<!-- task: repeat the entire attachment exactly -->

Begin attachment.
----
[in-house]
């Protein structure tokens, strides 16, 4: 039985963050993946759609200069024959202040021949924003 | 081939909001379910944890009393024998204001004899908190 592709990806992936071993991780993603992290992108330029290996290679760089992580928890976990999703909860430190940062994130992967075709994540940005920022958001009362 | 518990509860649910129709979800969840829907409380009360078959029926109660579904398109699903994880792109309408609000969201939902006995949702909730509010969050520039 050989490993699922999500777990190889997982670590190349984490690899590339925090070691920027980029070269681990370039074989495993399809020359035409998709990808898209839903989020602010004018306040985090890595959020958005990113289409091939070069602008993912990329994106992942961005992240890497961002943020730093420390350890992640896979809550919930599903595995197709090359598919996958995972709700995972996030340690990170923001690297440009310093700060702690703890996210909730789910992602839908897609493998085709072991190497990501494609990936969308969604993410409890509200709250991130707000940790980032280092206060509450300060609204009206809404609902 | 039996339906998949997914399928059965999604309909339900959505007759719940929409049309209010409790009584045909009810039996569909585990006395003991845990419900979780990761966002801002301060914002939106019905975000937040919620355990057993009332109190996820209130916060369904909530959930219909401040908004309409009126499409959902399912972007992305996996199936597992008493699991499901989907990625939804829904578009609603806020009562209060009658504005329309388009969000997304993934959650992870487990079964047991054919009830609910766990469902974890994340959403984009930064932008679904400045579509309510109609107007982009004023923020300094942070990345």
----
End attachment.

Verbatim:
[in-house]
């Protein structure tokens, strides 16, 4: 039985963050993946759609200069024959202040021949924003 | 081939909001379910944890009393024998204001004899908190 592709990806992936071993991780993603992290992108330029290996290679760089992580928890976990999703909860430190940062994130992967075709994540940005920022958001009362 | 518990509860649910129709979800969840829907409380009360078959029926109660579904398109699903994880792109309408609000969201939902006995949702909730509010969050520039 050989490993699922999500777990190889997982670590190349984490690899590339925090070691920027980029070269681990370039074989495993399809020359035409998709990808898209839903989020602010004018306040985090890595959020958005990113289409091939070069602008993912990329994106992942961005992240890497961002943020730093420390350890992640896979809550919930599903595995197709090359598919996958995972709700995972996030340690990170923001690297440009310093700060702690703890996210909730789910992602839908897609493998085709072991190497990501494609990936969308969604993410409890509200709250991130707000940790980032280092206060509450300060609204009206809404609902 | 039996339906998949997914399928059965999604309909339900959505007759719940929409049309209010409790009584045909009810039996569909585990006395003991845990419900979780990761966002801002301060914002939106019905975000937040919620355990057993009332109190996820209130916060369904909530959930219909401040908004309409009126499409959902399912972007992305996996199936597992008493699991499901989907990625939804829904578009609603806020009562209060009658504005329309388009969000997304993934959650992870487990079964047991054919009830609910766990469902974890994340959403984009930064932008679904400045579509309510109609107007982009004023923020300094942070990345």